Algorithm Upgrade for Nano-Indentation Software -- a Way to Characterize Thin-Coated Materials (23044)
The invention is a set of methods that a supplier of nano-indentation systems can incorporate into its proprietary software. A new version of software could then provide existing and prospective customers with the unique capability to report elastic modulus and Poisson’s ratio for coatings and their substrates.
Current nano-indentation methods can report “reduced” elastic moduli, but only for uncoated materials or for coated materials where indentation depth is much less than coating thickness. Current methods require that Poisson’s ratio be known in advance in order to calculate the actual elastic modulus, and so current methods do not measure Poisson’s ratio. In addition, current methods require careful control of indentation depth in order to minimize substrate effects upon coating measurements. Current methods using spherical indenters assume a Hertzian pressure distribution; but this assumption is not accurate for coated materials. Most current methods are destructive, as they leave dents in samples after examination – cracking, creep and material pileup can result.
The invention makes no assumptions about pressure distribution, and it doesn’t require Poisson’s ratio to be known in advance. In fact, it calculates elastic modulus and Poisson’s ratio for coatings and their substrates from partial load/unload curves operating in the elastic range. Substrate effects are completely eliminated by so-called “extended Hertzian elastic theory.”
Results: Commercially available silicon wafers were coated with Titanium Nitride as samples. Thickness values were on the order of two or three microns in order to demonstrate this method, but this method is expected to work well for much thinner coatings. Load and displacement curves were obtained by using a commercially available nano-indentation system and a sapphire sphere (the invention is not restricted to spherical shape). Indentation data was reported and averaged over several tests. Elastic modulus data agreed among samples and with known data reported in the prior art based upon measurements using ultrasonic surface waves. The average Poisson’s ratio reported for TiN coatings was 0.29, and the average Elastic moduli of Titanium Nitride coatings for two samples were 383 and 376 GPa, respectively.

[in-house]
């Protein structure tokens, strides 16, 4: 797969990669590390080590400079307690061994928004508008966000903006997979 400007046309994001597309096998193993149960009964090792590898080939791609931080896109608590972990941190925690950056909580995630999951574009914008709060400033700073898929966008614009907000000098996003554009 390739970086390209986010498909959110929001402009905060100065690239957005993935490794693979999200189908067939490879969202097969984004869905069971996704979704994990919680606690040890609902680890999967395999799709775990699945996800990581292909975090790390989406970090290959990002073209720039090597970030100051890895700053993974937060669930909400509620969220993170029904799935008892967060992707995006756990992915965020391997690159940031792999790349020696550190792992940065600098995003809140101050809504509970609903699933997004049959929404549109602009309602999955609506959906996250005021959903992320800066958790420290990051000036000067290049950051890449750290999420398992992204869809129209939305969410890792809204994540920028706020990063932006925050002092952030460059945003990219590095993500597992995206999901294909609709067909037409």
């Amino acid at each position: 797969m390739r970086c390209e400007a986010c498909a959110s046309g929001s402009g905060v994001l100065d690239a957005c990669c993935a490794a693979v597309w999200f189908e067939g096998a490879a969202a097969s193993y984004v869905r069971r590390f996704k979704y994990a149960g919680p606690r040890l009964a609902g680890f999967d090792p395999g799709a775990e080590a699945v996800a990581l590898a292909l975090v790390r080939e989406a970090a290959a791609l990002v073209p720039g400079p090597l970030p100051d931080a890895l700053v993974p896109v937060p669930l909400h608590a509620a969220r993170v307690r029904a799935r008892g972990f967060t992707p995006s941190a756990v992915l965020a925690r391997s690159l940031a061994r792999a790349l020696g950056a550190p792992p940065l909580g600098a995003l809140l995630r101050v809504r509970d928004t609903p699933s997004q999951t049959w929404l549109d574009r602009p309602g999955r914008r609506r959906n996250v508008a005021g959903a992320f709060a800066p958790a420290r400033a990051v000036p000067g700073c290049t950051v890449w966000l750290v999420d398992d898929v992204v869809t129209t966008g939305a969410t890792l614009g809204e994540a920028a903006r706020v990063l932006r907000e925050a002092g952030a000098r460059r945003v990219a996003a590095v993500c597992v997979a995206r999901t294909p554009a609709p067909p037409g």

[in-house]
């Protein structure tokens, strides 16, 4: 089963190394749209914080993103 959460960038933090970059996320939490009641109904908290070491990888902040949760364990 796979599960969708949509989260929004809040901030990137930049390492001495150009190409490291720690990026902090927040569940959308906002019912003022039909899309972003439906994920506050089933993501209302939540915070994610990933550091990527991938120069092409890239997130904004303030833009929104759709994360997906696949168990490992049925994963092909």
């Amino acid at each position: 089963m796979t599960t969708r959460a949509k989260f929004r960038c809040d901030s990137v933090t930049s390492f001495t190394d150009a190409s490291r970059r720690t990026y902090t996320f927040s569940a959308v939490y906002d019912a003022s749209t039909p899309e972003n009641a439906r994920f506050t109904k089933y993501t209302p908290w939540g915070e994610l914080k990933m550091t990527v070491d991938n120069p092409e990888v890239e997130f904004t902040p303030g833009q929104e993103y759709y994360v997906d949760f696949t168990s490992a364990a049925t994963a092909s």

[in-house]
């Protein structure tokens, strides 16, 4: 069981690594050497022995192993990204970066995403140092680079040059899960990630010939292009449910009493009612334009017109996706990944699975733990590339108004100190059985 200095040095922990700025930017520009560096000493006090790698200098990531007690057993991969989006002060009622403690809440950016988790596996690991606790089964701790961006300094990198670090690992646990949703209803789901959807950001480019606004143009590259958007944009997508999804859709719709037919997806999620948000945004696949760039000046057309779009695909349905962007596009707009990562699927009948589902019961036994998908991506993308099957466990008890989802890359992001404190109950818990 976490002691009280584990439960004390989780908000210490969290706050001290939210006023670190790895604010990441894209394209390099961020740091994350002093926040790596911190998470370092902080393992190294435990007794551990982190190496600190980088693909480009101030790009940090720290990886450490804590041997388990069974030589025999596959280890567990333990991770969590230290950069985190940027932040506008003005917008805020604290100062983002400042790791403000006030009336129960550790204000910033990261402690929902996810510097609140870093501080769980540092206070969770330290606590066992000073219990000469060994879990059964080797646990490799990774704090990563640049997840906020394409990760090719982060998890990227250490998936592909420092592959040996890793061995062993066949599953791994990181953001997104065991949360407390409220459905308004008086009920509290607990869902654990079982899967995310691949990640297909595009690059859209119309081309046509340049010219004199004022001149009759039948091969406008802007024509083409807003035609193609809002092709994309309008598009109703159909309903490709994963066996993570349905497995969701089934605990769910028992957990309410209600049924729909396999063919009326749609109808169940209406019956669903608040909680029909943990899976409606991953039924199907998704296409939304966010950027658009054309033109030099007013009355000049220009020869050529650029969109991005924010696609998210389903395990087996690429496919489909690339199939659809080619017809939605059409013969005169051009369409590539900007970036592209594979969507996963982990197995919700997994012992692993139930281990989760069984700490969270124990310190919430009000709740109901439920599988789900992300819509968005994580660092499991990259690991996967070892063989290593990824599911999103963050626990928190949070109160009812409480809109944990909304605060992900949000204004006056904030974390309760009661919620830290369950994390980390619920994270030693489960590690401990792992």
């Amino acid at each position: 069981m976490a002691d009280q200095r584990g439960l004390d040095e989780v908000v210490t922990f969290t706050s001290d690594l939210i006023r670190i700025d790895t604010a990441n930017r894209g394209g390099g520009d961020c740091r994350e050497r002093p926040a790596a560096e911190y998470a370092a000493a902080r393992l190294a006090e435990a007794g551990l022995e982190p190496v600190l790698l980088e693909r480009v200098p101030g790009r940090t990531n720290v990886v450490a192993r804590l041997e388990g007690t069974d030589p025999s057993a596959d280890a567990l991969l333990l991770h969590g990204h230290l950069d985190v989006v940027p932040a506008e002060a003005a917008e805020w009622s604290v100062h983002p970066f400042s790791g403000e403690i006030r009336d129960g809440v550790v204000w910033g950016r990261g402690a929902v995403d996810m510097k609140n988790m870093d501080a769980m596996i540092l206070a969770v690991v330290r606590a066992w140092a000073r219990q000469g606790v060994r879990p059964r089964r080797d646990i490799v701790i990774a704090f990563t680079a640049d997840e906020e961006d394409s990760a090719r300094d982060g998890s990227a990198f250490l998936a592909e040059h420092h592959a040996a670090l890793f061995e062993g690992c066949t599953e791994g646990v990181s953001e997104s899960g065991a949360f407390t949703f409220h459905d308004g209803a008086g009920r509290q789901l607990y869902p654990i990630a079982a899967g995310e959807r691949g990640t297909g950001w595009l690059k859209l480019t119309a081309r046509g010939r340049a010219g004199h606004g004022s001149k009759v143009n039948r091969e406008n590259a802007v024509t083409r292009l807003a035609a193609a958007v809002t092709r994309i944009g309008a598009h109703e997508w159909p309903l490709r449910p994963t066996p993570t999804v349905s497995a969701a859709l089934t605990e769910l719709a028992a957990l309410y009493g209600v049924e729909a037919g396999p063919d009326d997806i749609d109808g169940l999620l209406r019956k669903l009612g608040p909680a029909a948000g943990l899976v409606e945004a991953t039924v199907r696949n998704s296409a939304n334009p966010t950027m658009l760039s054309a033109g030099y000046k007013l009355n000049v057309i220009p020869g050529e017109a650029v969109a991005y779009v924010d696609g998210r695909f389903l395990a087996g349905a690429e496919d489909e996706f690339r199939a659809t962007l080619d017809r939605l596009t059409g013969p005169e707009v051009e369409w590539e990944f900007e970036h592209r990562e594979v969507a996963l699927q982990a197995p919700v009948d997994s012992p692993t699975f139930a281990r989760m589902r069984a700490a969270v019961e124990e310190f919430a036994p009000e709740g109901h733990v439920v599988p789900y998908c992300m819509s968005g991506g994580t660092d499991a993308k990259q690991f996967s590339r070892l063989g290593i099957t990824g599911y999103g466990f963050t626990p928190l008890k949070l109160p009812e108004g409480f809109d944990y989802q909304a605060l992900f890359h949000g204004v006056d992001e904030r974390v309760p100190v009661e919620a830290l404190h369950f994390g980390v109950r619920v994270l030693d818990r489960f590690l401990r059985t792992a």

Comparison of the invention with numerical analysis indicates accuracy to within one-and-one-half percent (1.5%).
Having demonstrated success of the invention, Northwestern University is prepared to work with a licensing partner to develop and deliver a system to the market place. Northwestern therefore seeks a licensing partner or partners to commercialize this invention. U.S. Patent No. 7,165,463.
Jordan Liu and Jane Wang
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